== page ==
"Particularly the young people," Fischer said. "Many of them are getting discouraged, dismayed, and they're simply leaving."

    He says Jeffs, from prison, has ramped up an old tactic, dividing his community into two camps. The most righteous are exalted. The less righteous, the so-called Evil Ward, are being stripped of privileges and sometimes wives and children.

    "They're not actually kicked out. They're actually on probation if you will," Fischer said.

    He compares Jeffs to Hitler in using fear to control people.

    "For those that are devout, they're getting more solid," he said. "The more he scares them, the more the frenzy goes up, the more the mysticism goes up, the more panicky it gets, the more certainly committed they become that they must do whatever Warren Jeffs says. I think there's a significant number, however, who are beginning to say 'enough's enough. This is craziness.'"

    read the full article at:


  16. Imprisoned Jeffs Imposes Change on Polygamous Sect

    By JENNIFER DOBNER Associated Press January 15, 2012

    Polygamist sect leader Warren Jeffs may be serving a life-plus-20-year sentence in a Texas prison, but his grip on most of his 10,000 followers doesn't appear to be lessening and some former insiders say he's imposing even more rigid requirements that are roiling the church and splitting its members.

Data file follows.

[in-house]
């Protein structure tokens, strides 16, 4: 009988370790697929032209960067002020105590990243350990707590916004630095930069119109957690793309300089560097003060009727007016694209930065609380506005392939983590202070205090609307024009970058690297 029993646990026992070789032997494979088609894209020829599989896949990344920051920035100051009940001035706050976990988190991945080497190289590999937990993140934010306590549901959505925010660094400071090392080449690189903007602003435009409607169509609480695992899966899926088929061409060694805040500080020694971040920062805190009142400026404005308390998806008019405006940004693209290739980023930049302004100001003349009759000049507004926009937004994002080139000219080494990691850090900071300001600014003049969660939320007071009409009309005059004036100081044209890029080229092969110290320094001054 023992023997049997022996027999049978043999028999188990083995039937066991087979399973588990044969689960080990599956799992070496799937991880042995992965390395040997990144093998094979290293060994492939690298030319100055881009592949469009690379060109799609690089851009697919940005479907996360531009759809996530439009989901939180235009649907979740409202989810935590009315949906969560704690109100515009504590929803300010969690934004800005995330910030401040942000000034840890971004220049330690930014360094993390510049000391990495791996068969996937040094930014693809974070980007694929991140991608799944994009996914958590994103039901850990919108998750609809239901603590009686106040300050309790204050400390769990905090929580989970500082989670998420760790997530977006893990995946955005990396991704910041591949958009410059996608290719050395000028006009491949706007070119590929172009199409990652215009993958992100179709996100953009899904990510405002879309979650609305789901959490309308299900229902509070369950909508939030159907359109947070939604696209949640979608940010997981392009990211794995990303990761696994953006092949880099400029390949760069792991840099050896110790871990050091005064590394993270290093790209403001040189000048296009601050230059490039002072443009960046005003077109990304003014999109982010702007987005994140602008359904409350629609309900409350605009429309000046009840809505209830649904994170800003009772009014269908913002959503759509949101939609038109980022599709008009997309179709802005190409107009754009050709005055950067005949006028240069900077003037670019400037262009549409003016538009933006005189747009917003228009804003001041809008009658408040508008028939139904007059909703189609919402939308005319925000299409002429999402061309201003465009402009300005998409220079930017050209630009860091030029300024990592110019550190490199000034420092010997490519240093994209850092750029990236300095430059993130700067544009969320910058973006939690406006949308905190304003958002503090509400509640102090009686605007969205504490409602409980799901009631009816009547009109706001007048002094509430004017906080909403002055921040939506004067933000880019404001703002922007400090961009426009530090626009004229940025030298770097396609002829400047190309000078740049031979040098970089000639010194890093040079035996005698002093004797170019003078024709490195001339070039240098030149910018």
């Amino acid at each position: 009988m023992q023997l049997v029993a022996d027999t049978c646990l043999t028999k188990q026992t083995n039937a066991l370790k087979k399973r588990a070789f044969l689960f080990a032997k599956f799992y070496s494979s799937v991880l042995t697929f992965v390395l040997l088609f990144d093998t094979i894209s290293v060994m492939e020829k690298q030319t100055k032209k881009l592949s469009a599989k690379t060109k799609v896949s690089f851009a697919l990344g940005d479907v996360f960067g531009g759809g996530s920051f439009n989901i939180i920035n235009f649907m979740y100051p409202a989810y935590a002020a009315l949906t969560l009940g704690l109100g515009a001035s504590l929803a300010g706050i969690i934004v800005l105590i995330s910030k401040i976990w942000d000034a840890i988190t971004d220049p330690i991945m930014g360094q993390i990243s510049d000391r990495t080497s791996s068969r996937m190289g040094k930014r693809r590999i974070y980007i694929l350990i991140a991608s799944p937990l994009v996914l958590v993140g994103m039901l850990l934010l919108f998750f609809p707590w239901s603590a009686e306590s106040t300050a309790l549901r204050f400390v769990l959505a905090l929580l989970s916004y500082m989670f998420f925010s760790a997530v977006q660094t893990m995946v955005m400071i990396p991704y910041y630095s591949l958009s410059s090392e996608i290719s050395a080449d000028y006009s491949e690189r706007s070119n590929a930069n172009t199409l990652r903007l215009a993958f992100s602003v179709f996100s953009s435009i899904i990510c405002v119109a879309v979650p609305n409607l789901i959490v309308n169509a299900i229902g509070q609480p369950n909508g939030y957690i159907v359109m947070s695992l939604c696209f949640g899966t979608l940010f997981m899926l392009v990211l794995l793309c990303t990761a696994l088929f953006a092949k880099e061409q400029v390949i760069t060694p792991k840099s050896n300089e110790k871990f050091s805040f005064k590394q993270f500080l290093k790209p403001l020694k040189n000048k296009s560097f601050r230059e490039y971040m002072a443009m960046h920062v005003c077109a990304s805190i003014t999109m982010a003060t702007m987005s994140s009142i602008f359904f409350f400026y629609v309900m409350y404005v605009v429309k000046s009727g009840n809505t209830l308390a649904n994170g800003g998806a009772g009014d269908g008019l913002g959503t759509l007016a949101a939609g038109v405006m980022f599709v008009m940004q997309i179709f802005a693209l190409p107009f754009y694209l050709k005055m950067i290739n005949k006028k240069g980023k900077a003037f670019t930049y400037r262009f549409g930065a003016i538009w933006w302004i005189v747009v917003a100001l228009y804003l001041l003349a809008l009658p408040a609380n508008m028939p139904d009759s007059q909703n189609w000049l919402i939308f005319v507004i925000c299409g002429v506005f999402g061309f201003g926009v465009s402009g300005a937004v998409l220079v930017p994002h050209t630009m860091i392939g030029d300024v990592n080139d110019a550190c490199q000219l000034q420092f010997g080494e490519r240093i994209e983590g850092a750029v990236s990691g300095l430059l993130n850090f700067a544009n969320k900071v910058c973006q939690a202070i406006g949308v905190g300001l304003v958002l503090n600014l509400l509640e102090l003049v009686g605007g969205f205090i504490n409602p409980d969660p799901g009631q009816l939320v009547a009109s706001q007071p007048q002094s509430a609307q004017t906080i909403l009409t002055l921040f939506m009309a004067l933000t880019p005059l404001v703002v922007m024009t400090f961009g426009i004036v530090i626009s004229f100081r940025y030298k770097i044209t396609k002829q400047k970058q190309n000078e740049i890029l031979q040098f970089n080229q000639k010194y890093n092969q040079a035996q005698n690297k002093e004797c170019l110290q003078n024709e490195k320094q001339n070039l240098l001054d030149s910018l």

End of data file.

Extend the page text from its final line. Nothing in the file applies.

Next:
The edicts from Jeffs, head of the Fundamentalist Church of Jesus Christ of Latter Day Saints, form the basis for what he's called the "Holy United Order." An estimated 1,500 men, women and children church members failed to meet the stringent standards by a Jan. 1 deadline, said Willie Jessop, a former FLDS spokesman who no longer reveres Jeffs.

    Whether those members were excommunicated outright or have been put on probationary status until they can prove they meet the standards remains unclear, Jessop and others said. Some marriages have been dissolved and families split up as Jeffs works from his prison cell to reshape his church.

    Since about mid-November, Jeffs' brother, Lyle Jeffs, has been conducting personal interviews with members to determine their worthiness under the new order, the former church members say.

    "There are eight questions, but before they get there, they ask, 'Do you accept Warren Jeffs as God's mouthpiece and your prophet,' and if you believe he can rule in all the affairs of your life," said Jessop.